Yeah I'd shave the substrate level down a bit, the main concern is that if the nymphs attempt making a burrow for molting, and it collapses, (which is very likely with substrate like coconut fiber or potting soil), then they can suffer massive molting deformities.

They shouldn't disturb each other too much as long as they aren't too cramped, roaches apparently do better when they have company, so I'd still keep them together if I were you. :)

And to answer your earlier comment, yes, temps in the 80s or above can potentially harm them, so they should be kept in the mid 70s at the warmest. 

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Ya, they will do better together and possibly grow faster (Dubia kept together in cramped containers grow faster and breed faster) when the female has a litter take the male out because he could eat some of the nymphs.  

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Got it seems pretty simple, I will lower the sub down and possibly add a very small amount of sand so help the substrate hold it's shape as I have heard it helps. I figured they would be fine together as roaches are social just wanted to assure it wouldn't increase risk of a bad molt.

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Looks decent, I have a pair about your size. And half the substrate you still have in there, you only need enough soil for them to just cover themselves and that's it.

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53 minutes ago, dragonfire1577 said:

So I thinned out the substrate, it's still just coir for now but how do you guys think this looks.

20170911_194738-756x1008.jpg

Looks good, should be perfect for them. You won't need to add sand BTW, Kyle from Roachcrossing just uses plain coconut fiber as the substrate for his, and they do great! 

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Sand was a consideration because it stiffens up the substrate if added in small portions I've observed but yep not adding any due to them thriving on coir before I got them and it clearly working for others, no need to fix what isn't broken!

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8 hours ago, dragonfire1577 said:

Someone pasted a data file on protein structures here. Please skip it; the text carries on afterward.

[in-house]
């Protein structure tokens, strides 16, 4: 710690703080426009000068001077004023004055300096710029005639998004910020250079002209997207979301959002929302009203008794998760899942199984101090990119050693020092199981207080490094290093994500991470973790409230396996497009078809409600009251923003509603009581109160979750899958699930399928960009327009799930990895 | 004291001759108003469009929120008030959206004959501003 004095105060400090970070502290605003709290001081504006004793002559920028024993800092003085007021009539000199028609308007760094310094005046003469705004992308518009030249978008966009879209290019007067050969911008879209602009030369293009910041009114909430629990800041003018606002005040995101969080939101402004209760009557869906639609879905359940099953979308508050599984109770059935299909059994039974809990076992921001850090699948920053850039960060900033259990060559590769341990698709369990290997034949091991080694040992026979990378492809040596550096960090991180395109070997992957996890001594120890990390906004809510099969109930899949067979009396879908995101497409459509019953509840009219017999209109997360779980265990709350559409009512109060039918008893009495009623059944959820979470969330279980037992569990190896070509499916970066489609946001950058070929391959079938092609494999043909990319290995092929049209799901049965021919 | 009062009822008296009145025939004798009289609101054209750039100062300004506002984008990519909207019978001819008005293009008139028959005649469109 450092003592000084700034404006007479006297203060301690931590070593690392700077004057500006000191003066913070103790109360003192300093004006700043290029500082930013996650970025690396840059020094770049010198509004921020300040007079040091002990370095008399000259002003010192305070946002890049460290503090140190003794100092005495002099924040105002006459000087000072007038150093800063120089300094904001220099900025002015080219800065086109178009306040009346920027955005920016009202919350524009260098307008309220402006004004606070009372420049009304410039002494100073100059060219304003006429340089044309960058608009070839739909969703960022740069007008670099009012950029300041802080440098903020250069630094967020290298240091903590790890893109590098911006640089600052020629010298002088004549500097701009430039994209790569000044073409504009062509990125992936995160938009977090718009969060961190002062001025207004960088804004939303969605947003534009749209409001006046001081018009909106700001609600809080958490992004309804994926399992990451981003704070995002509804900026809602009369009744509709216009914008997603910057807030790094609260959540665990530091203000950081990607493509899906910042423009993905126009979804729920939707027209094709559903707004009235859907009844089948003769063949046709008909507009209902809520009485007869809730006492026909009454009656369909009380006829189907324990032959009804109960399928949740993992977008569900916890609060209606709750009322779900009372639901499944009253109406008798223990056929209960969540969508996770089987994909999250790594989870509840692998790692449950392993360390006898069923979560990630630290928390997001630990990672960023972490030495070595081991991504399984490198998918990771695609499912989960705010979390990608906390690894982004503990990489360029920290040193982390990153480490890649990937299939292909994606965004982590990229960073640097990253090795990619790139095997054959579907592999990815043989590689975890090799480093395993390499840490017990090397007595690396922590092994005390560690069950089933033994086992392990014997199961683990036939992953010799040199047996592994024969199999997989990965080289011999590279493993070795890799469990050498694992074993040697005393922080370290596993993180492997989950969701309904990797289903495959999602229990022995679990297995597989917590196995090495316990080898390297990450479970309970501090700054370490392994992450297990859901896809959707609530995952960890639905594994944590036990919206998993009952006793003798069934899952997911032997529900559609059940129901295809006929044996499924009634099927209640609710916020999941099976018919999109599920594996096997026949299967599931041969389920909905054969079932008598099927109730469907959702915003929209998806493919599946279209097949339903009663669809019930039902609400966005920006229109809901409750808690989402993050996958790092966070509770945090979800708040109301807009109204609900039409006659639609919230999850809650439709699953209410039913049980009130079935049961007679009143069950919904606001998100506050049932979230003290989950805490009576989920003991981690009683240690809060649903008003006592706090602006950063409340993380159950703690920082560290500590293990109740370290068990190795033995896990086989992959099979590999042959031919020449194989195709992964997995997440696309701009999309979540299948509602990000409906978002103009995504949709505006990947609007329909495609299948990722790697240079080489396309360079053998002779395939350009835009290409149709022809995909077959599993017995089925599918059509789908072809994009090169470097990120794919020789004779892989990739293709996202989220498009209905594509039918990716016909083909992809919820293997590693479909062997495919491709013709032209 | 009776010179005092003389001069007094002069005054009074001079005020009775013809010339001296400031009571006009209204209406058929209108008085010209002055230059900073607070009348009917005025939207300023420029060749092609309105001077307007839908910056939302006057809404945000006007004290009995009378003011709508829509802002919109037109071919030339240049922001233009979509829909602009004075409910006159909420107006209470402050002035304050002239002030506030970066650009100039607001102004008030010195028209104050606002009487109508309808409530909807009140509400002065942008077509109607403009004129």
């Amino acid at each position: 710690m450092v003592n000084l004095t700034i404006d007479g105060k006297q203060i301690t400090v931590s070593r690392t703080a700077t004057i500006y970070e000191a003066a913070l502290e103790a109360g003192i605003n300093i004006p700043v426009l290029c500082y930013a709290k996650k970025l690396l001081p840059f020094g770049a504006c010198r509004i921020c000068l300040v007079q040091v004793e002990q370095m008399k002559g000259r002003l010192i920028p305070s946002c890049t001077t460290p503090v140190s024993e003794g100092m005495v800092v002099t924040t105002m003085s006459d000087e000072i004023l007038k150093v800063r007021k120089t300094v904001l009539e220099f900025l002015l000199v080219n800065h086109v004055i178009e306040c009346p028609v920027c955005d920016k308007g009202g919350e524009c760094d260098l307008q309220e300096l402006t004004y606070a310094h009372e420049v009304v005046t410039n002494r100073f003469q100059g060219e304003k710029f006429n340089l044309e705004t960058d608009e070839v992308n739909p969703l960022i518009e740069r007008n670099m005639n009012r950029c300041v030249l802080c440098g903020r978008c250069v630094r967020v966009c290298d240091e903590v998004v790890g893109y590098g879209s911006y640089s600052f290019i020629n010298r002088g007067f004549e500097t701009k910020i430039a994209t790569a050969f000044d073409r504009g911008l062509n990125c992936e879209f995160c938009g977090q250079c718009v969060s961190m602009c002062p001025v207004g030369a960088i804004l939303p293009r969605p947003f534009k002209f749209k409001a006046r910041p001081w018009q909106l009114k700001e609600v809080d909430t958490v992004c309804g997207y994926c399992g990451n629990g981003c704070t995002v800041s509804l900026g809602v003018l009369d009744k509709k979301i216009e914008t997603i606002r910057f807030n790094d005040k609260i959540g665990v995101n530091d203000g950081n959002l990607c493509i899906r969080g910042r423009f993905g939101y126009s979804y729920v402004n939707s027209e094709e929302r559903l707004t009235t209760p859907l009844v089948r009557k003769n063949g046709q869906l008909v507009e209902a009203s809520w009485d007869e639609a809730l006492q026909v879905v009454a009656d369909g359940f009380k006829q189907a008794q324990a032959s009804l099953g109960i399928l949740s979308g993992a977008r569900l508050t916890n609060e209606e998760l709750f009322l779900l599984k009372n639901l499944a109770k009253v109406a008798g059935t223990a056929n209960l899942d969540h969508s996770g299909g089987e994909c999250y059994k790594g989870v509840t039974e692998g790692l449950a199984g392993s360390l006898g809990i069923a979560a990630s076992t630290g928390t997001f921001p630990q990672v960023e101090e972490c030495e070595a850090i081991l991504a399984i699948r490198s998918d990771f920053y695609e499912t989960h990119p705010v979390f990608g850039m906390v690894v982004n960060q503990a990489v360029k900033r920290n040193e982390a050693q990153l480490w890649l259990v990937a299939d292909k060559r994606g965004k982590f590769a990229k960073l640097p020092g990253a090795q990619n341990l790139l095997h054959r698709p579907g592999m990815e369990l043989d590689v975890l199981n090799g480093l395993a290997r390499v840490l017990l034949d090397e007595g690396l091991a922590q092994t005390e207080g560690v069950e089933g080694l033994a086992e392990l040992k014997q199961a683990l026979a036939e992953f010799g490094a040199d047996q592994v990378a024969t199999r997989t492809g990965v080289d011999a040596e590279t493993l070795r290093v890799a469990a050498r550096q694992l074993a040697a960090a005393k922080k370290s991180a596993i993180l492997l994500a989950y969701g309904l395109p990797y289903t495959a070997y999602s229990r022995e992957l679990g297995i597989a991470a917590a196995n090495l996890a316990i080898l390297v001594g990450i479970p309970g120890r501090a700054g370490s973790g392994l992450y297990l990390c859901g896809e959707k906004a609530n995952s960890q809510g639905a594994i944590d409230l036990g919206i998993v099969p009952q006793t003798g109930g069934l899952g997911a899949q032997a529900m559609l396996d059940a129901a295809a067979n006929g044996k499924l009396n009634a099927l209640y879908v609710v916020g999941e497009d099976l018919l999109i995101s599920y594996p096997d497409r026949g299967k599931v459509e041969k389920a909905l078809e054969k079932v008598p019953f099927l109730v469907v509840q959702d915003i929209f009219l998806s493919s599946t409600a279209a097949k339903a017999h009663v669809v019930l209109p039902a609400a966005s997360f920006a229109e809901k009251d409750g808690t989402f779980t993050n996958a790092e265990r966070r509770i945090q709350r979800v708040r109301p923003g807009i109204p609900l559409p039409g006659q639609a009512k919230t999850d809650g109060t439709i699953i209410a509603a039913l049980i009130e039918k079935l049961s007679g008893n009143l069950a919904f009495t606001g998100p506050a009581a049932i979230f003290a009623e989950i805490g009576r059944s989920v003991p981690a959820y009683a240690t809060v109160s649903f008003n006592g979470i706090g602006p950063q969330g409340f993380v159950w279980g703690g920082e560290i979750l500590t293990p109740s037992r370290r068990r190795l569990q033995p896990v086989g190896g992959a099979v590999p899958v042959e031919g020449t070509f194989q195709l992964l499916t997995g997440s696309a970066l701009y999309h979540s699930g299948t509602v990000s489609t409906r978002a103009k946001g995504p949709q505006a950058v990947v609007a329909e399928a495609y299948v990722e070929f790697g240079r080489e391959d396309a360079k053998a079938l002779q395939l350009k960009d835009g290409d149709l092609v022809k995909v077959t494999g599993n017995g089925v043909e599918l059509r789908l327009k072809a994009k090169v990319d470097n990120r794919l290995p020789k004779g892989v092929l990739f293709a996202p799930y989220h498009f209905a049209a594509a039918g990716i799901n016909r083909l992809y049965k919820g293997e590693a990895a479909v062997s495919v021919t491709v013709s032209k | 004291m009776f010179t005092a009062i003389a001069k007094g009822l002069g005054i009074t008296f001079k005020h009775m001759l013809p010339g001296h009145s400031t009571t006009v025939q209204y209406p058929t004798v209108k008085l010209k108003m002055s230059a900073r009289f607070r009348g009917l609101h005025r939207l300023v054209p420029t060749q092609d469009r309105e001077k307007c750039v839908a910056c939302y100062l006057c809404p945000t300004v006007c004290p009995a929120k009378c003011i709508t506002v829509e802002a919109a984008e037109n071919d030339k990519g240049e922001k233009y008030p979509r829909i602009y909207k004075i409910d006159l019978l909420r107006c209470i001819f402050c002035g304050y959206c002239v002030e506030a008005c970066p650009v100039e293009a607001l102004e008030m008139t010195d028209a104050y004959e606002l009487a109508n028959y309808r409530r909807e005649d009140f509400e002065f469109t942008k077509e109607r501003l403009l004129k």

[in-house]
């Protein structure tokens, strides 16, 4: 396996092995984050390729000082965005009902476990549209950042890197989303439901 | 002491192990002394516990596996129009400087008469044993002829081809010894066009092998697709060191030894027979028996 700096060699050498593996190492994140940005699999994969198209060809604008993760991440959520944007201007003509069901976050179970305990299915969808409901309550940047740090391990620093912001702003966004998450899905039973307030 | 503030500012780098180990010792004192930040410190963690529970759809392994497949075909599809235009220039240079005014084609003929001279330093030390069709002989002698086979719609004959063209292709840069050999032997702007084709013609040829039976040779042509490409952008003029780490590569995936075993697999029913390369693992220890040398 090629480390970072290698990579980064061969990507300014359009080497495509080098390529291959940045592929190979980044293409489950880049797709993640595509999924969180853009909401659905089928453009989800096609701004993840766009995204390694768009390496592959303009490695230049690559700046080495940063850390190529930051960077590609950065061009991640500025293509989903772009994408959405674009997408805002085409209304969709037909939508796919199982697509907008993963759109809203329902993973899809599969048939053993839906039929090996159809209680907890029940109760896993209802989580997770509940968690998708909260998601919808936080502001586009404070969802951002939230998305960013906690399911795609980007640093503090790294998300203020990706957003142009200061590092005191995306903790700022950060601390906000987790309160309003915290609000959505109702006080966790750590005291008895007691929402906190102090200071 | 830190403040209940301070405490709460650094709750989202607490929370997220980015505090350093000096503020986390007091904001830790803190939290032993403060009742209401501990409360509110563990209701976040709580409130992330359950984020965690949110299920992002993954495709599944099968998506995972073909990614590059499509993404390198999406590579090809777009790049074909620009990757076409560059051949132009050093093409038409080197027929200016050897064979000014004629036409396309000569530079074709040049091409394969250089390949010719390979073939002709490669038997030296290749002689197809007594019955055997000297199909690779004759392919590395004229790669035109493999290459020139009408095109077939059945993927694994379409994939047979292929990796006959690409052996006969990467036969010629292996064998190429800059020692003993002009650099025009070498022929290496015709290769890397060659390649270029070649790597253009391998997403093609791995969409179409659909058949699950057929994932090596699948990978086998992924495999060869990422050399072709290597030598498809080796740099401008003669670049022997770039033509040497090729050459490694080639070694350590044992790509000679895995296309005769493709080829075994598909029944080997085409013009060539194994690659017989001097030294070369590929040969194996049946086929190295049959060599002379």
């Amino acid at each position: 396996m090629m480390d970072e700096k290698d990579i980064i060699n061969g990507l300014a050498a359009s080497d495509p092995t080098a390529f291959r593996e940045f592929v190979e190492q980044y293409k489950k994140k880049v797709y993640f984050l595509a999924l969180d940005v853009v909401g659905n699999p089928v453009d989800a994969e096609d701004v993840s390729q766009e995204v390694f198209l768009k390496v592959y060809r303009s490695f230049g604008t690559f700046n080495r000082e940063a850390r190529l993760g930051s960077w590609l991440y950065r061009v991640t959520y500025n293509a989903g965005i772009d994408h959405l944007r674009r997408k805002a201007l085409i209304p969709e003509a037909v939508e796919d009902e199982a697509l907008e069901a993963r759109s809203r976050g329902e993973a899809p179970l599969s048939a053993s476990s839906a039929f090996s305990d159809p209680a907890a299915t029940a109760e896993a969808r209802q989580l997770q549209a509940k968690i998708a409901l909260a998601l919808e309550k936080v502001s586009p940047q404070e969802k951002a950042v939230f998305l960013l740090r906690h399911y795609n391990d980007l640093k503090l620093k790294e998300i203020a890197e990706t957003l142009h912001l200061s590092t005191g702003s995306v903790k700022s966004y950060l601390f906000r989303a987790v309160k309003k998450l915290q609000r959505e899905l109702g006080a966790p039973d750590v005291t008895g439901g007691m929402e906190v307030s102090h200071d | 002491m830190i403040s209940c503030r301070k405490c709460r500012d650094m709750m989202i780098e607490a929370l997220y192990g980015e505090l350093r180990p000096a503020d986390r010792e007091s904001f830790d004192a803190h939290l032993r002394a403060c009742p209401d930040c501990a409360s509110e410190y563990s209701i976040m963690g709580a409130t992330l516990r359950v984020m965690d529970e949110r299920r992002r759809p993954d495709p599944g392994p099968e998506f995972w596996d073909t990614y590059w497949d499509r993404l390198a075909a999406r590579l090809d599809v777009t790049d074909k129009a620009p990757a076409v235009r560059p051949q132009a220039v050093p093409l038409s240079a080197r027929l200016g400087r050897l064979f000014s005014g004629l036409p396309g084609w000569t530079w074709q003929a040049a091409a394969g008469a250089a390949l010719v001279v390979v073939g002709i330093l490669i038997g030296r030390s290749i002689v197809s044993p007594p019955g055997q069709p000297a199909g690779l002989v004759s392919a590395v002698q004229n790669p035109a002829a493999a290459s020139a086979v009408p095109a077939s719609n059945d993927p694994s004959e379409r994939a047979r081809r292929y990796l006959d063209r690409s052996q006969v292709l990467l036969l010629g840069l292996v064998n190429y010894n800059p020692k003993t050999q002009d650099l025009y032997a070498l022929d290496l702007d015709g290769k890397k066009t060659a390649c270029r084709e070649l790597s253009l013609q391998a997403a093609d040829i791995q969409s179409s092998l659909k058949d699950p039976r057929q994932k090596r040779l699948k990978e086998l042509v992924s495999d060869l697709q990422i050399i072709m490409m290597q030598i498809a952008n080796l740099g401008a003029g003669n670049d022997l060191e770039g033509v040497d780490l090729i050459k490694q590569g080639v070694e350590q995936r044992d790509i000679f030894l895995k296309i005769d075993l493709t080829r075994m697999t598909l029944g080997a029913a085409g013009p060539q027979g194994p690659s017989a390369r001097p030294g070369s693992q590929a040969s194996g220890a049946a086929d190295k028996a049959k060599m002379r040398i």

Sand was a consideration because it stiffens up the substrate if added in small portions I've observed but yep not adding any due to them thriving on coir before I got them and it clearly working for others, no need to fix what isn't broken!

Indeed, they should do just fine on plain old coconut fiber. :) Hope they do well for you, keep us updated!

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6 hours ago, dragonfire1577 said:

Another update, the photo says it all

20170917_125111-756x1008.jpg

Nice, congrats! :D They may need an enclosure upgrade soon lol!

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On 9/18/2017 at 2:41 PM, Hisserdude said:

Nice, congrats! :D They may need an enclosure upgrade soon lol!

Exactly my thoughts the one that molted is so much bigger after last molt and the other looks to have a molt coming soon, once it molts out I will move them up into something nicer!

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Congrats, these things are awesome and grow very fast at that stage. Even though it'll slow down over the next few years, by this time next year they'll still be humongous if you keep them going. Also, the BEST oak leaf food for them is the type that is very decayed (dry, crispy, breaks apart in your hand). I would avoid the leathery, freshly fallen fall oak leaves. If you come across soft, spongy rotten wood they love that too - and of course dog food kibble. I love watching them grab food and drag it around before eating it. Reminds me of a dog trying to find a spot to nibble on a treat.

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If you need any oak leaves I could supply you a small amount of crushed oak leaves Like a 16 oz container full of leaves, id just ask you pay for shipping which is $10

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Notes taken, I have some softer crumbly oaks and maples and soft wood I've been rotting for beetle larvae. The live oak litter was made available for now as my hissers, glowspots and even hermit crabs eat the stuff at an alarming rate but I will offer some softer stuff for sure!